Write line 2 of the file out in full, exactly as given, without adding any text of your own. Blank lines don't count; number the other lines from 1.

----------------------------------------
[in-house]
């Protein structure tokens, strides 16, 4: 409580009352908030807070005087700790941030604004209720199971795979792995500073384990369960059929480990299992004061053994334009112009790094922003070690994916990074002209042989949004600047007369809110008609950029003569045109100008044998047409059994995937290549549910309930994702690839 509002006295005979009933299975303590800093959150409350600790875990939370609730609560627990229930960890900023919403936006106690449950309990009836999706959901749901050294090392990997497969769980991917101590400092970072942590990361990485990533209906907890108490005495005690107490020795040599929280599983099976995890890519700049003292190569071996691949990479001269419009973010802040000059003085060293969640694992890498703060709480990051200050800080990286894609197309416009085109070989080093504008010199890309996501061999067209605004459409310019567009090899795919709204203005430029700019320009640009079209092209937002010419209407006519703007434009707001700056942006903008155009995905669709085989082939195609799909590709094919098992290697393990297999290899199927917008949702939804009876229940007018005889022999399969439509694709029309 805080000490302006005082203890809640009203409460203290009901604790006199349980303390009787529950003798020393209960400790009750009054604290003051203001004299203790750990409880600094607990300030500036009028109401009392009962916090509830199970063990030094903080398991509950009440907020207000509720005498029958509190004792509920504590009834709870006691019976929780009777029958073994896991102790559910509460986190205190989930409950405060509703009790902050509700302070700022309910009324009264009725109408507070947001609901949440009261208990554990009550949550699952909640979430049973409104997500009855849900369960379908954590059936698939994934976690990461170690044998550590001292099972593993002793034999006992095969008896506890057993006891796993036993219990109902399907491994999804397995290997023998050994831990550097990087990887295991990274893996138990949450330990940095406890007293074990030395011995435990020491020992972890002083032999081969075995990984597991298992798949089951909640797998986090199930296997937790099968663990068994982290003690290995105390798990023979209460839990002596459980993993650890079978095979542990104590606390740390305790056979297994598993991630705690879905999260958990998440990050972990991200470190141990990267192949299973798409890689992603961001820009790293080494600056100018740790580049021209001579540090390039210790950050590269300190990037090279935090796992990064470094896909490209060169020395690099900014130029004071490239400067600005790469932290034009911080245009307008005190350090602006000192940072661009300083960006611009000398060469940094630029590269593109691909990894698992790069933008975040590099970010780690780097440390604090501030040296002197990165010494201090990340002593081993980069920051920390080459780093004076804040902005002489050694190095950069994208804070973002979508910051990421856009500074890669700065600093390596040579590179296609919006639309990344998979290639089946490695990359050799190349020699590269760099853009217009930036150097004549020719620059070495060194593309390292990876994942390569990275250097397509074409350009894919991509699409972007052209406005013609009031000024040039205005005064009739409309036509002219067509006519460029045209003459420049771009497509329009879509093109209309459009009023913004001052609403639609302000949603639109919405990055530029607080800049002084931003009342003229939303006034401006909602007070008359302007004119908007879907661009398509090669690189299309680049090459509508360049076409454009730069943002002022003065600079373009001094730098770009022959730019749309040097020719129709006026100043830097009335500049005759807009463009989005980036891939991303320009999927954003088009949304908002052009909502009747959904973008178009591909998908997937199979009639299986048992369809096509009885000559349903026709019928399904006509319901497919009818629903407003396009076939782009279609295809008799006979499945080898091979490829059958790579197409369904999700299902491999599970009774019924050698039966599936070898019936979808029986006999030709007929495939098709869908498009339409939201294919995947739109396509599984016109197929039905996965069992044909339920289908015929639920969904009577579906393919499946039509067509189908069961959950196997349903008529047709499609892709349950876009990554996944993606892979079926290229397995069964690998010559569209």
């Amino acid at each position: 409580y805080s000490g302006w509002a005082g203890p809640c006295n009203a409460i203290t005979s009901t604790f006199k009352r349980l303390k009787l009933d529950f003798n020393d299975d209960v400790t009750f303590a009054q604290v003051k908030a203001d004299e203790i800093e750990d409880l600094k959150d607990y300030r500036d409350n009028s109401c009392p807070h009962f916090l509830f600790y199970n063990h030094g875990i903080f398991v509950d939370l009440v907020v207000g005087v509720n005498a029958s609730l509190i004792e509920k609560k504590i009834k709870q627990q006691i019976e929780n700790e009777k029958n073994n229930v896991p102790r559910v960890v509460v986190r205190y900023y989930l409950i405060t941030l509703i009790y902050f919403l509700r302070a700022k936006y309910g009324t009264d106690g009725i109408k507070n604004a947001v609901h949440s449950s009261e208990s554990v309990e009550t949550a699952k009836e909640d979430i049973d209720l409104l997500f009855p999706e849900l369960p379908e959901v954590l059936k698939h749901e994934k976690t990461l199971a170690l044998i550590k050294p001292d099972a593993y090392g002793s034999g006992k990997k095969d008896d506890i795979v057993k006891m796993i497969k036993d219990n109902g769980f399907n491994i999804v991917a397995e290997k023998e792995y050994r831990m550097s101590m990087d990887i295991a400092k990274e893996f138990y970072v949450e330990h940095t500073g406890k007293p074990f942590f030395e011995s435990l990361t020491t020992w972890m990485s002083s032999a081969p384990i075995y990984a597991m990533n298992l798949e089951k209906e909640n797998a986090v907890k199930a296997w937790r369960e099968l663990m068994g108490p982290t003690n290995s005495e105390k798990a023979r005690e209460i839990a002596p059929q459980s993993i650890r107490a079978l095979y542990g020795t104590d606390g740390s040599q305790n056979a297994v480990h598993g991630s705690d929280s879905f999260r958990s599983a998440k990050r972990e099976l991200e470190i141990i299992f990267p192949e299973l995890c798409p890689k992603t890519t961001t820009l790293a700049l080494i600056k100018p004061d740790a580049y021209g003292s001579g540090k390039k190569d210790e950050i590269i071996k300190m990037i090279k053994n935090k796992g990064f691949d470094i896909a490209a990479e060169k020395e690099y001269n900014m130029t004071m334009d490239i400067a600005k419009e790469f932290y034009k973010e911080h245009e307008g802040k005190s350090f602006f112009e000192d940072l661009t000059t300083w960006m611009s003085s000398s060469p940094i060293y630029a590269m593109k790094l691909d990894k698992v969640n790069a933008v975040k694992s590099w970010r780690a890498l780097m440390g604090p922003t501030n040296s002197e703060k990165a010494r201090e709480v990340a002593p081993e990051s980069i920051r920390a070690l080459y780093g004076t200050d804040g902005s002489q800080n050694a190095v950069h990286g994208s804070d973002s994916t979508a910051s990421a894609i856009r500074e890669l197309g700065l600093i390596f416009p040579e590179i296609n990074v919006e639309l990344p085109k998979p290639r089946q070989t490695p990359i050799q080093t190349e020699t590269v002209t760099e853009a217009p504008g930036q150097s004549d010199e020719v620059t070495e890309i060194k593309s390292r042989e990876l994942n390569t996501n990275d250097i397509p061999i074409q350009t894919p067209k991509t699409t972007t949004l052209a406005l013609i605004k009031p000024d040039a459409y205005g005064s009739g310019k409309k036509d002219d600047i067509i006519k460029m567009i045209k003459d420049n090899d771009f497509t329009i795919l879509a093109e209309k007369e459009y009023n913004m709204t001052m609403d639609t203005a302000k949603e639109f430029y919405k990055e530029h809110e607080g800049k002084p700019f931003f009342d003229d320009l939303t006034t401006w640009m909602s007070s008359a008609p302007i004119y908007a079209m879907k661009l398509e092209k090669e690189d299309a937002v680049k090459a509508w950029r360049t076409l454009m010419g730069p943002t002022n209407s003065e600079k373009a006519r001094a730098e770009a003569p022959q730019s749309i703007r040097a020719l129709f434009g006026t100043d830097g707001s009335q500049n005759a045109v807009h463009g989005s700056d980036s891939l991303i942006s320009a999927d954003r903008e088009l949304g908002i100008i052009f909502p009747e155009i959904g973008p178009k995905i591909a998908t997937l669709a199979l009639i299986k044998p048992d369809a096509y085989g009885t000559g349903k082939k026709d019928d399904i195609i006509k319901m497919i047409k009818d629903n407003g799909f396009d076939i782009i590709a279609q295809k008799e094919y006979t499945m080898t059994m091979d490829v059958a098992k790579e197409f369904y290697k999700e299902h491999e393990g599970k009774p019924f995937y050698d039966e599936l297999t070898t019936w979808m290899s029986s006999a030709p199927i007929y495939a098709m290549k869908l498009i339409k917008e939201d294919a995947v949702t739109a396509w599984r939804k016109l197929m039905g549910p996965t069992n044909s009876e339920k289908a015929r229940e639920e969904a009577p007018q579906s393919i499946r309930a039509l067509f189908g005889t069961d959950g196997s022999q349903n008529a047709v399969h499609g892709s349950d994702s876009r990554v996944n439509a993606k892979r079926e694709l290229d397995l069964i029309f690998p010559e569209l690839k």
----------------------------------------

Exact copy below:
């Protein structure tokens, strides 16, 4: 409580009352908030807070005087700790941030604004209720199971795979792995500073384990369960059929480990299992004061053994334009112009790094922003070690994916990074002209042989949004600047007369809110008609950029003569045109100008044998047409059994995937290549549910309930994702690839 509002006295005979009933299975303590800093959150409350600790875990939370609730609560627990229930960890900023919403936006106690449950309990009836999706959901749901050294090392990997497969769980991917101590400092970072942590990361990485990533209906907890108490005495005690107490020795040599929280599983099976995890890519700049003292190569071996691949990479001269419009973010802040000059003085060293969640694992890498703060709480990051200050800080990286894609197309416009085109070989080093504008010199890309996501061999067209605004459409310019567009090899795919709204203005430029700019320009640009079209092209937002010419209407006519703007434009707001700056942006903008155009995905669709085989082939195609799909590709094919098992290697393990297999290899199927917008949702939804009876229940007018005889022999399969439509694709029309 805080000490302006005082203890809640009203409460203290009901604790006199349980303390009787529950003798020393209960400790009750009054604290003051203001004299203790750990409880600094607990300030500036009028109401009392009962916090509830199970063990030094903080398991509950009440907020207000509720005498029958509190004792509920504590009834709870006691019976929780009777029958073994896991102790559910509460986190205190989930409950405060509703009790902050509700302070700022309910009324009264009725109408507070947001609901949440009261208990554990009550949550699952909640979430049973409104997500009855849900369960379908954590059936698939994934976690990461170690044998550590001292099972593993002793034999006992095969008896506890057993006891796993036993219990109902399907491994999804397995290997023998050994831990550097990087990887295991990274893996138990949450330990940095406890007293074990030395011995435990020491020992972890002083032999081969075995990984597991298992798949089951909640797998986090199930296997937790099968663990068994982290003690290995105390798990023979209460839990002596459980993993650890079978095979542990104590606390740390305790056979297994598993991630705690879905999260958990998440990050972990991200470190141990990267192949299973798409890689992603961001820009790293080494600056100018740790580049021209001579540090390039210790950050590269300190990037090279935090796992990064470094896909490209060169020395690099900014130029004071490239400067600005790469932290034009911080245009307008005190350090602006000192940072661009300083960006611009000398060469940094630029590269593109691909990894698992790069933008975040590099970010780690780097440390604090501030040296002197990165010494201090990340002593081993980069920051920390080459780093004076804040902005002489050694190095950069994208804070973002979508910051990421856009500074890669700065600093390596040579590179296609919006639309990344998979290639089946490695990359050799190349020699590269760099853009217009930036150097004549020719620059070495060194593309390292990876994942390569990275250097397509074409350009894919991509699409972007052209406005013609009031000024040039205005005064009739409309036509002219067509006519460029045209003459420049771009497509329009879509093109209309459009009023913004001052609403639609302000949603639109919405990055530029607080800049002084931003009342003229939303006034401006909602007070008359302007004119908007879907661009398509090669690189299309680049090459509508360049076409454009730069943002002022003065600079373009001094730098770009022959730019749309040097020719129709006026100043830097009335500049005759807009463009989005980036891939991303320009999927954003088009949304908002052009909502009747959904973008178009591909998908997937199979009639299986048992369809096509009885000559349903026709019928399904006509319901497919009818629903407003396009076939782009279609295809008799006979499945080898091979490829059958790579197409369904999700299902491999599970009774019924050698039966599936070898019936979808029986006999030709007929495939098709869908498009339409939201294919995947739109396509599984016109197929039905996965069992044909339920289908015929639920969904009577579906393919499946039509067509189908069961959950196997349903008529047709499609892709349950876009990554996944993606892979079926290229397995069964690998010559569209």